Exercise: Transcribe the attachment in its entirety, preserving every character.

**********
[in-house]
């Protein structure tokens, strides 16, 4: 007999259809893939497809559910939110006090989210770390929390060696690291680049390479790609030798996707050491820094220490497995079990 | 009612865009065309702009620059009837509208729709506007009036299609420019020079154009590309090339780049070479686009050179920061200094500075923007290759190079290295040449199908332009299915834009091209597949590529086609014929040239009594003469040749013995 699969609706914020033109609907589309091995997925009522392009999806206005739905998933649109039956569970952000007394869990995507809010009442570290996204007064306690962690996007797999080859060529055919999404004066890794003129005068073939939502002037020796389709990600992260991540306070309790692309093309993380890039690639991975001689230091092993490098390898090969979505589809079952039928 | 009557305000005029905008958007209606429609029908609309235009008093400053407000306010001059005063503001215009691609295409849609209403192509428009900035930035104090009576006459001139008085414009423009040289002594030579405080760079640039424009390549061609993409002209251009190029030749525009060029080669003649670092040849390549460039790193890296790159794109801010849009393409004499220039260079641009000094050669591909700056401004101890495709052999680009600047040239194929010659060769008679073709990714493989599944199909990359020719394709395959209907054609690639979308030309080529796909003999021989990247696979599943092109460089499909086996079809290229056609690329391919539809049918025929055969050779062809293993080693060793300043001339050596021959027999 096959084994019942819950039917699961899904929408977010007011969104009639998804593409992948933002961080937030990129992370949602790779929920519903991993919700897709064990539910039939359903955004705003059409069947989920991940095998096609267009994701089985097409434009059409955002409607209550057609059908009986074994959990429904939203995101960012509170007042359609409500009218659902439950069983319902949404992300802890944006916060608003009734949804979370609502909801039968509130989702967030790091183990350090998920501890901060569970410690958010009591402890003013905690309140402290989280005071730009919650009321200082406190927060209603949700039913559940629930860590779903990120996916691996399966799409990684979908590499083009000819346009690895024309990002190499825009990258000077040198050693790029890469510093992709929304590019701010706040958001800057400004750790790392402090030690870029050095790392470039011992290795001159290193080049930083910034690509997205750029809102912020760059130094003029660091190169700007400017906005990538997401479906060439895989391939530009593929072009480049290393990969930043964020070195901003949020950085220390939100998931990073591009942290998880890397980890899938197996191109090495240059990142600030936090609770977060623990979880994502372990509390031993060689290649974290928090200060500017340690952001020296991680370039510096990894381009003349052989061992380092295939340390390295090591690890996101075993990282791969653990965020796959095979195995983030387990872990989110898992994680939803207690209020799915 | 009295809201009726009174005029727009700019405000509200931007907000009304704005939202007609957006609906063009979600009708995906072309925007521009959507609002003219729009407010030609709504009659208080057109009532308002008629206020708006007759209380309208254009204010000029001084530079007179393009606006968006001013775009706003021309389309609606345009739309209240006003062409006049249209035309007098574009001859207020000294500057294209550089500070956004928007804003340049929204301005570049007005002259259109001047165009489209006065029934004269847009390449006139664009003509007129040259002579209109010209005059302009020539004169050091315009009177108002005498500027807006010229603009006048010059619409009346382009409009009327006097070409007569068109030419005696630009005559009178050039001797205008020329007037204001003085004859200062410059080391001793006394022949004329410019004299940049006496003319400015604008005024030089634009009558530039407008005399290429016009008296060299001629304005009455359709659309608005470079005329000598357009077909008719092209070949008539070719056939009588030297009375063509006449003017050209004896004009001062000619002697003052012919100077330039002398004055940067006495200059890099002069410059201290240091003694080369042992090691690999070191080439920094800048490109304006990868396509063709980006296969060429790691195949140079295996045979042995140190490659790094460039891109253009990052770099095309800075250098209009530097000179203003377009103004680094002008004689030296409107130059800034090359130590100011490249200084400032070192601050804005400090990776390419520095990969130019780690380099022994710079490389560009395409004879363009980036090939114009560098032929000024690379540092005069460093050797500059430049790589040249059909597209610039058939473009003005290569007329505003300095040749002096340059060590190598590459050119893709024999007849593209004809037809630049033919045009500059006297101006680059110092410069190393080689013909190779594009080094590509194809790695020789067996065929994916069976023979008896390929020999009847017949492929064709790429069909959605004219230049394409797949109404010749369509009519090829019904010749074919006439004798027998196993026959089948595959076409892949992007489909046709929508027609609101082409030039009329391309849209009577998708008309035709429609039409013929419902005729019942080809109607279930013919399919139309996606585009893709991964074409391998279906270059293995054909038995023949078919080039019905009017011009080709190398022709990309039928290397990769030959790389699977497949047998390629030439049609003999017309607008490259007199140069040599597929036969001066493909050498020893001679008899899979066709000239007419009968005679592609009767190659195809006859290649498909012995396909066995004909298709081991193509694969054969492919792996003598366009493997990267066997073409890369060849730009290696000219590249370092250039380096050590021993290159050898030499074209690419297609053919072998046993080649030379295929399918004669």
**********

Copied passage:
[in-house]
């Protein structure tokens, strides 16, 4: 007999259809893939497809559910939110006090989210770390929390060696690291680049390479790609030798996707050491820094220490497995079990 | 009612865009065309702009620059009837509208729709506007009036299609420019020079154009590309090339780049070479686009050179920061200094500075923007290759190079290295040449199908332009299915834009091209597949590529086609014929040239009594003469040749013995 699969609706914020033109609907589309091995997925009522392009999806206005739905998933649109039956569970952000007394869990995507809010009442570290996204007064306690962690996007797999080859060529055919999404004066890794003129005068073939939502002037020796389709990600992260991540306070309790692309093309993380890039690639991975001689230091092993490098390898090969979505589809079952039928 | 009557305000005029905008958007209606429609029908609309235009008093400053407000306010001059005063503001215009691609295409849609209403192509428009900035930035104090009576006459001139008085414009423009040289002594030579405080760079640039424009390549061609993409002209251009190029030749525009060029080669003649670092040849390549460039790193890296790159794109801010849009393409004499220039260079641009000094050669591909700056401004101890495709052999680009600047040239194929010659060769008679073709990714493989599944199909990359020719394709395959209907054609690639979308030309080529796909003999021989990247696979599943092109460089499909086996079809290229056609690329391919539809049918025929055969050779062809293993080693060793300043001339050596021959027999 096959084994019942819950039917699961899904929408977010007011969104009639998804593409992948933002961080937030990129992370949602790779929920519903991993919700897709064990539910039939359903955004705003059409069947989920991940095998096609267009994701089985097409434009059409955002409607209550057609059908009986074994959990429904939203995101960012509170007042359609409500009218659902439950069983319902949404992300802890944006916060608003009734949804979370609502909801039968509130989702967030790091183990350090998920501890901060569970410690958010009591402890003013905690309140402290989280005071730009919650009321200082406190927060209603949700039913559940629930860590779903990120996916691996399966799409990684979908590499083009000819346009690895024309990002190499825009990258000077040198050693790029890469510093992709929304590019701010706040958001800057400004750790790392402090030690870029050095790392470039011992290795001159290193080049930083910034690509997205750029809102912020760059130094003029660091190169700007400017906005990538997401479906060439895989391939530009593929072009480049290393990969930043964020070195901003949020950085220390939100998931990073591009942290998880890397980890899938197996191109090495240059990142600030936090609770977060623990979880994502372990509390031993060689290649974290928090200060500017340690952001020296991680370039510096990894381009003349052989061992380092295939340390390295090591690890996101075993990282791969653990965020796959095979195995983030387990872990989110898992994680939803207690209020799915 | 009295809201009726009174005029727009700019405000509200931007907000009304704005939202007609957006609906063009979600009708995906072309925007521009959507609002003219729009407010030609709504009659208080057109009532308002008629206020708006007759209380309208254009204010000029001084530079007179393009606006968006001013775009706003021309389309609606345009739309209240006003062409006049249209035309007098574009001859207020000294500057294209550089500070956004928007804003340049929204301005570049007005002259259109001047165009489209006065029934004269847009390449006139664009003509007129040259002579209109010209005059302009020539004169050091315009009177108002005498500027807006010229603009006048010059619409009346382009409009009327006097070409007569068109030419005696630009005559009178050039001797205008020329007037204001003085004859200062410059080391001793006394022949004329410019004299940049006496003319400015604008005024030089634009009558530039407008005399290429016009008296060299001629304005009455359709659309608005470079005329000598357009077909008719092209070949008539070719056939009588030297009375063509006449003017050209004896004009001062000619002697003052012919100077330039002398004055940067006495200059890099002069410059201290240091003694080369042992090691690999070191080439920094800048490109304006990868396509063709980006296969060429790691195949140079295996045979042995140190490659790094460039891109253009990052770099095309800075250098209009530097000179203003377009103004680094002008004689030296409107130059800034090359130590100011490249200084400032070192601050804005400090990776390419520095990969130019780690380099022994710079490389560009395409004879363009980036090939114009560098032929000024690379540092005069460093050797500059430049790589040249059909597209610039058939473009003005290569007329505003300095040749002096340059060590190598590459050119893709024999007849593209004809037809630049033919045009500059006297101006680059110092410069190393080689013909190779594009080094590509194809790695020789067996065929994916069976023979008896390929020999009847017949492929064709790429069909959605004219230049394409797949109404010749369509009519090829019904010749074919006439004798027998196993026959089948595959076409892949992007489909046709929508027609609101082409030039009329391309849209009577998708008309035709429609039409013929419902005729019942080809109607279930013919399919139309996606585009893709991964074409391998279906270059293995054909038995023949078919080039019905009017011009080709190398022709990309039928290397990769030959790389699977497949047998390629030439049609003999017309607008490259007199140069040599597929036969001066493909050498020893001679008899899979066709000239007419009968005679592609009767190659195809006859290649498909012995396909066995004909298709081991193509694969054969492919792996003598366009493997990267066997073409890369060849730009290696000219590249370092250039380096050590021993290159050898030499074209690419297609053919072998046993080649030379295929399918004669």